What's more important for prospective law students, a school's rank or its cost?
Test-prep company Kaplan's latest pre-law survey tosses out the following hypo: Your mailbox is stuffed with acceptance letters and financial aid offers, three of which are particularly compelling: a top-tier school that is being stingy with scholarship funds, a mid-tier school on a discount, and a free ride (and maybe a pony) if you go to your local lower-tier joint (the legendary third-tier toilet or "TTT").
Prestige or paper? Penny wise or pound foolish? Profit potential with risky debt or a life philosophy of mediocrity?
Going solo out of school? Spend more time developing practice skills and leave the marketing work for the experts.
A Friend Faced a Similar Dilemma...
Why did this dilemma connect with my relatively ancient (Class of 2011) self? Because a friend faced this same choice just a few months ago -- a couple of lower tier schools were offering full rides, while a mid-tier school was offering a partial scholarship.
Obviously, it isn't as simple as "straight cash homie." Nor is it like the old days, where you'd pick the highest-ranked school. There are a lot of factors to consider, such as:
- Does the school place graduates where you'll someday want to work? (Free school is great until you end up locked into the South Dakota market.)
- How's your undergraduate debt situation? (Or, how will it be with another three or four years' worth of interest?)
- Where is your family located? (Puh-leaze. You won't see 'em anyway. STUDY 1L!)
- Do you have any interest in public interest? (Loan forgiveness!)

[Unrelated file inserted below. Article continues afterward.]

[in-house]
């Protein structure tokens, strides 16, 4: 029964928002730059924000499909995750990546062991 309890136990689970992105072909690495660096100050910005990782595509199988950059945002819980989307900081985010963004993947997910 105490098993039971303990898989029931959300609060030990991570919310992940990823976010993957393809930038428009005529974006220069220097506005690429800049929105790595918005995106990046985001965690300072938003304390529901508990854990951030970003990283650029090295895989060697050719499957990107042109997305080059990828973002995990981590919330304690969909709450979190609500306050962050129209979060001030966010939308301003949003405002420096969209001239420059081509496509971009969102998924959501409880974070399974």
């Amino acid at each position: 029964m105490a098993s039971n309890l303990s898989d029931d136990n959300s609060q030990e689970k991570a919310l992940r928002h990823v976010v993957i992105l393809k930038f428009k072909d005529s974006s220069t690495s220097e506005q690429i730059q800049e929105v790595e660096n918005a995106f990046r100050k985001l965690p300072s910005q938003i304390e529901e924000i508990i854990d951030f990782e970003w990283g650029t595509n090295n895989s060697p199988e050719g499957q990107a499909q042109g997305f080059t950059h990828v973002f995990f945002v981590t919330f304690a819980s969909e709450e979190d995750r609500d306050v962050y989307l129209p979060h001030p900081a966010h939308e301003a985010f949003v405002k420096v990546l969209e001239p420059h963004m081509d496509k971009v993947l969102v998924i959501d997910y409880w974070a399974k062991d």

- What's the school's employment outcome picture -- percentages, type of legal practice, etc.? (Bookmark Law School Transparency.)
- How do the schools check out in person? (Take schools up on recruiting tour offers -- they'll often kick you some gas or flight money.)
In the end, my friend chose the mid-tier school: moderate debt, decent job prospects, and the campus felt like a good fit.
Back to the Survey...
Surveys are swell because the decision is simplified. Gun to their head, how did the respondents respond?
- 46 percent chose "Mid-Tier, Some Aid."
- 39 percent chose "Top-Tier, Zero Aid."
- 16 percent chose "Lower-Tier, Full Aid."
Why? If you look at the soft factors mentioned above, a case can be made for each choice. The mid-tier choice is good for everyone, as you'll probably have decent job prospects (especially in 2017 or so, when you graduate) and only a middling debt load. Top-tier folks have far better job prospects, and let's face it -- BigLaw money makes student debt totals irrelevant.
And lower-tier? Hell, it's a free diploma -- don't look a gift horse in the mouth, even if the horse has two peg legs.
I have to say: I'm a fan of these Kaplan surveys. As a cynical, disillusioned law graduate who's a few years removed from the legal education system, I sometimes wonder if I'm still in touch with the pulse and plight of the student, especially the pre-law student. At least on this survey, I was with the majority, torn between top-tier prestige (T-15? Money ain't a thing!) and mid-tier frugality.
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